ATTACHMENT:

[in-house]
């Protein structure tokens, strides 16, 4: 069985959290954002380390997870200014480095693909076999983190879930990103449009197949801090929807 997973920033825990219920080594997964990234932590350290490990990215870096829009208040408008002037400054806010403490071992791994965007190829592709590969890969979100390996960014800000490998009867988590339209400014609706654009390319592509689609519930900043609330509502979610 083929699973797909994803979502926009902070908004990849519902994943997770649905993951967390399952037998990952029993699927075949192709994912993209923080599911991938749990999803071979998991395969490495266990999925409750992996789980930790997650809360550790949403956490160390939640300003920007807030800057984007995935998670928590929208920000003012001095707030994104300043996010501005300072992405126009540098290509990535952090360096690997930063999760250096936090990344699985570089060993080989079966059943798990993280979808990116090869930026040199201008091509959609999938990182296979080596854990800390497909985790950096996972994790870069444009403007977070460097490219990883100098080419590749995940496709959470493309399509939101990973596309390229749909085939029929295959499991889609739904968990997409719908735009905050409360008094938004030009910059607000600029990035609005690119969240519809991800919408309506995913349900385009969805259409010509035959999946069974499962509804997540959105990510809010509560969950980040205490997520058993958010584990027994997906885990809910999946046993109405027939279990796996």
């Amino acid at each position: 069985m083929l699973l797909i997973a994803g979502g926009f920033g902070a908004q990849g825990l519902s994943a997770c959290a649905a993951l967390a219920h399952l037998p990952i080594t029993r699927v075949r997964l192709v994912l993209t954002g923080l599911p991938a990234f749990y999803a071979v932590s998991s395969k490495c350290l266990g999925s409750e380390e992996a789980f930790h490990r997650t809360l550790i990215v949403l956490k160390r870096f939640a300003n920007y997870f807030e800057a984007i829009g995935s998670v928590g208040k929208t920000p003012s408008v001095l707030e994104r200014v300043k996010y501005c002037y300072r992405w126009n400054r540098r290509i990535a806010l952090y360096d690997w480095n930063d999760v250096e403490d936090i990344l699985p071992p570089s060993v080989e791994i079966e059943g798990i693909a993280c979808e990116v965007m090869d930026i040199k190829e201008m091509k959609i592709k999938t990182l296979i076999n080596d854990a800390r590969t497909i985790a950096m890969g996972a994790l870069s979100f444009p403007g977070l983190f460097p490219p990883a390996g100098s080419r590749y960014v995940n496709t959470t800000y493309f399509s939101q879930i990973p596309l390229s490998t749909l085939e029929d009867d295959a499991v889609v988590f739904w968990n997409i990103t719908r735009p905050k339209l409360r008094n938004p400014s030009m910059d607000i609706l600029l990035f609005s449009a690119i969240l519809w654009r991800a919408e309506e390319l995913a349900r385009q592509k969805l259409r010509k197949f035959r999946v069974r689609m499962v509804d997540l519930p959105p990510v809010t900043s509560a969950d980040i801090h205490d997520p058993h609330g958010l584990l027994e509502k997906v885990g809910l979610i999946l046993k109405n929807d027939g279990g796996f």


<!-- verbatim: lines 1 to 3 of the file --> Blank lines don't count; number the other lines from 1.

[in-house]
């Protein structure tokens, strides 16, 4: 069985959290954002380390997870200014480095693909076999983190879930990103449009197949801090929807 997973920033825990219920080594997964990234932590350290490990990215870096829009208040408008002037400054806010403490071992791994965007190829592709590969890969979100390996960014800000490998009867988590339209400014609706654009390319592509689609519930900043609330509502979610 083929699973797909994803979502926009902070908004990849519902994943997770649905993951967390399952037998990952029993699927075949192709994912993209923080599911991938749990999803071979998991395969490495266990999925409750992996789980930790997650809360550790949403956490160390939640300003920007807030800057984007995935998670928590929208920000003012001095707030994104300043996010501005300072992405126009540098290509990535952090360096690997930063999760250096936090990344699985570089060993080989079966059943798990993280979808990116090869930026040199201008091509959609999938990182296979080596854990800390497909985790950096996972994790870069444009403007977070460097490219990883100098080419590749995940496709959470493309399509939101990973596309390229749909085939029929295959499991889609739904968990997409719908735009905050409360008094938004030009910059607000600029990035609005690119969240519809991800919408309506995913349900385009969805259409010509035959999946069974499962509804997540959105990510809010509560969950980040205490997520058993958010584990027994997906885990809910999946046993109405027939279990796996």
């Amino acid at each position: 069985m083929l699973l797909i997973a994803g979502g926009f920033g902070a908004q990849g825990l519902s994943a997770c959290a649905a993951l967390a219920h399952l037998p990952i080594t029993r699927v075949r997964l192709v994912l993209t954002g923080l599911p991938a990234f749990y999803a071979v932590s998991s395969k490495c350290l266990g999925s409750e380390e992996a789980f930790h490990r997650t809360l550790i990215v949403l956490k160390r870096f939640a300003n920007y997870f807030e800057a984007i829009g995935s998670v928590g208040k929208t920000p003012s408008v001095l707030e994104r200014v300043k996010y501005c002037y300072r992405w126009n400054r540098r290509i990535a806010l952090y360096d690997w480095n930063d999760v250096e403490d936090i990344l699985p071992p570089s060993v080989e791994i079966e059943g798990i693909a993280c979808e990116v965007m090869d930026i040199k190829e201008m091509k959609i592709k999938t990182l296979i076999n080596d854990a800390r590969t497909i985790a950096m890969g996972a994790l870069s979100f444009p403007g977070l983190f460097p490219p990883a390996g100098s080419r590749y960014v995940n496709t959470t800000y493309f399509s939101q879930i990973p596309l390229s490998t749909l085939e029929d009867d295959a499991v889609v988590f739904w968990n997409i990103t719908r735009p905050k339209l409360r008094n938004p400014s030009m910059d607000i609706l600029l990035f609005s449009a690119i969240l519809w654009r991800a919408e309506e390319l995913a349900r385009q592509k969805l259409r010509k197949f035959r999946v069974r689609m499962v509804d997540l519930p959105p990510v809010t900043s509560a969950d980040i801090h205490d997520p058993h609330g958010l584990l027994e509502k997906v885990g809910l979610i999946l046993k109405n929807d027939g279990g796996f």